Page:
As with most events and gatherings since COVID-19 mitigation concerns have become the forefront of local decision making, Halloween will look a little different for residents this year.
Maryville’s City Council is encouraging both the annual downtown Trick-or-Treat event and the Haunted Campground at Mozingo Lake Recreation Park to hold off this year in light of the coronavirus’ continued impact on Maryville and surrounding communities.
City Manager Greg McDanel and the City Council discussed what it would mean for Maryville to discourage going forward with the events, both usually bringing large crowds.
“This whole thing is putting a numerous amount of decisions on city council that are no-win scenarios,” McDanel said. “Halloween is still going to continue. How many people participate or not is going to be up to each individual person.”
During their conversation, it became evident the city’s largest role in the Halloween events is blocking off portions of streets downtown and providing other safety measures throughout the nights of both events.
These safety measures were something city staff didn’t seem comfortable ceasing to do if the events continued regardless of staff discretion.
Mayor Ben Lipeic asked about the age range of those who attend the Haunted Campground and how many people usually attend both events.
Assistant City Manager Ryan Heiland responded and said the campground typically brings anywhere between 3,000 and 5,000 people and that people from all ages attend, including grandparents, who according to research, are most vulnerable to COVID-19.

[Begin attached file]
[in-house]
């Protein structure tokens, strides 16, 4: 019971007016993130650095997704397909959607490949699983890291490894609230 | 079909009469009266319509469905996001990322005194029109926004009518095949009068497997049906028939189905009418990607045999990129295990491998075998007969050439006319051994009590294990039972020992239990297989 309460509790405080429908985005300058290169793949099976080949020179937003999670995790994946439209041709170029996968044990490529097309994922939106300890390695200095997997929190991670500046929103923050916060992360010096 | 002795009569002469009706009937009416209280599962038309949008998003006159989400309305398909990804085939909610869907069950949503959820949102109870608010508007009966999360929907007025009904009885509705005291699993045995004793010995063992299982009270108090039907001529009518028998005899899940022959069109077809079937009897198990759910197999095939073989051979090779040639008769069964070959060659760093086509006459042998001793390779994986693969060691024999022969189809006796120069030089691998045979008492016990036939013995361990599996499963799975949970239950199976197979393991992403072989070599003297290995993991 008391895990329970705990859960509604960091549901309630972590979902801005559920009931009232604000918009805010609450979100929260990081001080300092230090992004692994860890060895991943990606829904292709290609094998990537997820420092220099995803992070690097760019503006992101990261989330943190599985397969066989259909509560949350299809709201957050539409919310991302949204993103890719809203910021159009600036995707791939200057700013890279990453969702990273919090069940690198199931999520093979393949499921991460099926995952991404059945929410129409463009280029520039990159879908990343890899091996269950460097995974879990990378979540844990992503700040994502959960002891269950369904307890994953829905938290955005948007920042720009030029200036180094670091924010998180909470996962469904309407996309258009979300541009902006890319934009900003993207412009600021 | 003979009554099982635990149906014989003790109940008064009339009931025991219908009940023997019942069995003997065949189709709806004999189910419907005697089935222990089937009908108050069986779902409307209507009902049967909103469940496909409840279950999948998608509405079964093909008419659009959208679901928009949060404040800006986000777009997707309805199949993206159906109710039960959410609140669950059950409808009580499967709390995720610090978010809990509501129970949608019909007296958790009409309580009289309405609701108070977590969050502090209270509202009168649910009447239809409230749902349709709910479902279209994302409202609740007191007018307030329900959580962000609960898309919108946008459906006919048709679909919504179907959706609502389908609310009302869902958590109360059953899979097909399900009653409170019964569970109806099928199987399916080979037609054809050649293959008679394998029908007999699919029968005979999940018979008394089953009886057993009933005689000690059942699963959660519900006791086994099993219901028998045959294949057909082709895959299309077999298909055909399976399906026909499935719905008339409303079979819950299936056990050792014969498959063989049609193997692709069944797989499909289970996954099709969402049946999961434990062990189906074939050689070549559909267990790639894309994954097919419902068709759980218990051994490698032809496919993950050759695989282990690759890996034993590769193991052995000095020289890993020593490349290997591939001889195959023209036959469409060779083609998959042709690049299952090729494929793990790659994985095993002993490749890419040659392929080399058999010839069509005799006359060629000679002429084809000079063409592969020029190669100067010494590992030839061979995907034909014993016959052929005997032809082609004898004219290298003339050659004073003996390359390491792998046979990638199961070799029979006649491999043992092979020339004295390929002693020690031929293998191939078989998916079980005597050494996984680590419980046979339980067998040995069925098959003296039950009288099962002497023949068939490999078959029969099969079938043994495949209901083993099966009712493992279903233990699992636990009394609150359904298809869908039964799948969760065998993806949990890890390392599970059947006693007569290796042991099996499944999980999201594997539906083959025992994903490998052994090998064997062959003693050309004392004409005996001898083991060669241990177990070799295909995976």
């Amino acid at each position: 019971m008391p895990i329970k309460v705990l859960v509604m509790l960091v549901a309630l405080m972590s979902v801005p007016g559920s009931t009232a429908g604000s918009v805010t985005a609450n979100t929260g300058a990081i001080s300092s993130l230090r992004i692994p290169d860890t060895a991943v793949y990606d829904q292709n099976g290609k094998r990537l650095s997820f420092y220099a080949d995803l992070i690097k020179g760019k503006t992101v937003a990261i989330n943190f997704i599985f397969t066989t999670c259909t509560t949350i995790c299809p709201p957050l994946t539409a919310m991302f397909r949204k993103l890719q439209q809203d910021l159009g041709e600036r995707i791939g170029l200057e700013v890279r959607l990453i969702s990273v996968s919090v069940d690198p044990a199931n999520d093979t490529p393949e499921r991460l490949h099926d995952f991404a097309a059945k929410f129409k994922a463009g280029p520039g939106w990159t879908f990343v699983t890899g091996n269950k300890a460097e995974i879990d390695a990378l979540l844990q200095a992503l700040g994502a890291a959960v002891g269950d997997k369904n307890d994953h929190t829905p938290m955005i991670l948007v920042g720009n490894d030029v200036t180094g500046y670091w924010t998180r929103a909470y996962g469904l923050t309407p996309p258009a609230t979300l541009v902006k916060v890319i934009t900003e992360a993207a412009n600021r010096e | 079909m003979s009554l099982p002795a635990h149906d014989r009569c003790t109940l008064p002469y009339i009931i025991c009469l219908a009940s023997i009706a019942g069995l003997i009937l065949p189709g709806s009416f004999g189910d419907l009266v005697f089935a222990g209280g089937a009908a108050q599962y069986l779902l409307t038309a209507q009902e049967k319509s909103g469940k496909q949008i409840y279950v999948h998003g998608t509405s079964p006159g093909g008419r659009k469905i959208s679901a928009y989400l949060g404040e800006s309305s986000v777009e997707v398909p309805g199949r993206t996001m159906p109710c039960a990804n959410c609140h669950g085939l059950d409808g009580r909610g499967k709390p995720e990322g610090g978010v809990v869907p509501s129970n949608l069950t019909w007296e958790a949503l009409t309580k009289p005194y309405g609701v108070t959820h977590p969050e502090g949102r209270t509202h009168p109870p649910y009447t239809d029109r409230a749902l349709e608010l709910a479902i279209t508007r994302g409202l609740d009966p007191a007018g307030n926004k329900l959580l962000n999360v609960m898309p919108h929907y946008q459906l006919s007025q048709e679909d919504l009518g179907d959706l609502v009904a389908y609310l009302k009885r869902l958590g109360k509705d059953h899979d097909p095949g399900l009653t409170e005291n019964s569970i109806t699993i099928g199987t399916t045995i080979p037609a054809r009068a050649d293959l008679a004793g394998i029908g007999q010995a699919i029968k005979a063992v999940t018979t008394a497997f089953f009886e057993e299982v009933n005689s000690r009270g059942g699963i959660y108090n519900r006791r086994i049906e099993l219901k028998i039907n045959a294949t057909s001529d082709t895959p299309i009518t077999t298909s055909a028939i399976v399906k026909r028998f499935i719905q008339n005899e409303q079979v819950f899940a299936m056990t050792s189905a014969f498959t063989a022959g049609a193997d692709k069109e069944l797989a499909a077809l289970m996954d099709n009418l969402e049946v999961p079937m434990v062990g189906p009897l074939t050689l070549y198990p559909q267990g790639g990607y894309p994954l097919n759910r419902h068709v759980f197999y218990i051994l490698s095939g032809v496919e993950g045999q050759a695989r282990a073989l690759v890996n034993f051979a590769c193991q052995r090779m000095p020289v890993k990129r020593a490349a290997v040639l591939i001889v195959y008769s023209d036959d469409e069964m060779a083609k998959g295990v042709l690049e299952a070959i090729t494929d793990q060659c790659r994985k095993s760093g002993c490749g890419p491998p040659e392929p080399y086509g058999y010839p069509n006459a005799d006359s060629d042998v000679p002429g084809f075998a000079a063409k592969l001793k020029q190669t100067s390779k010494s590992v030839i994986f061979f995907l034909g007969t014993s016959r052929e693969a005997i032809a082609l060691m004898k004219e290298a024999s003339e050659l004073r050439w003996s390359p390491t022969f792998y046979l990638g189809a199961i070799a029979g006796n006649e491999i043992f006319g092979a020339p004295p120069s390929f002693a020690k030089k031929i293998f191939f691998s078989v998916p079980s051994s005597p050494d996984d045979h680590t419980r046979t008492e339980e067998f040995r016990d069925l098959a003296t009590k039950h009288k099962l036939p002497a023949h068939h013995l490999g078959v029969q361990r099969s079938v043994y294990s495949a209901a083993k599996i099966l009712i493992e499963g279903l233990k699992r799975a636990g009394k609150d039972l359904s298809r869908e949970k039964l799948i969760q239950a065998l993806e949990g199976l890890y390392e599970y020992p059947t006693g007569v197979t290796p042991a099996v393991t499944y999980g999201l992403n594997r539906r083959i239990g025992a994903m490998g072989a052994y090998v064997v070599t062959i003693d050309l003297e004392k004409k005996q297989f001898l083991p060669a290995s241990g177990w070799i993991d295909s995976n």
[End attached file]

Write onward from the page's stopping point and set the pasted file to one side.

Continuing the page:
The council shared a similar concern with both events: how social distancing would be accomplished.
“I personally love Halloween … so it pains me to say that I just ... I think that these events, us saying that we think that it’s fine to do that — I feel like it’s reckless,” Councilwoman Rachael Martin said.
Rachael Martin also said the city is at a time where keeping the number of COVID-19 cases low is becoming increasingly important. She said enforcing the Centers for Disease Control and Prevention guidelines at these events would be tricky, since she has seen community members not wearing masks where the city ordinance calls for them.
Twyla Martin, who organizes the Haunted Campground, was in attendance at the meeting. She said enforcing the CDC guidelines would be nearly impossible.
“You can't,” she said. “You can’t with that many kids.”
Along with its recommendation for regular events to not be held this year, the City Council discussed the possibility of events happening anyway and a plan of action for that situation.
With the likelihood of people privately deciding to continue with similar Halloween events, the council said it would not sanction activities but recognize the city’s role going forward.
“You don’t have to sanction it, but we can recognize if they do it anyway, we can help out by giving masks,” Councilman Matt Johnson said. “The best course of action, if it’s going to happen anyway, is to provide them with another level of safety.”
The rest of council agreed with this suggestion, saying if social distancing can’t be accomplished, the city’s role would change this year to helping promote a new level of safety.
Speaking to council members concerns, McDanel said both event organizers were expecting lower-than-normal crowds at their respective events due to the coronavirus. Now, with a recommendation for the events to take a year off, event leader Twyla Martin said she understands and shares the council’s concerns.
“I’ve been going back and forth with this for a couple months now thinking ‘What am I going to do?’” Twyla Martin said. “We’ll try it next year.”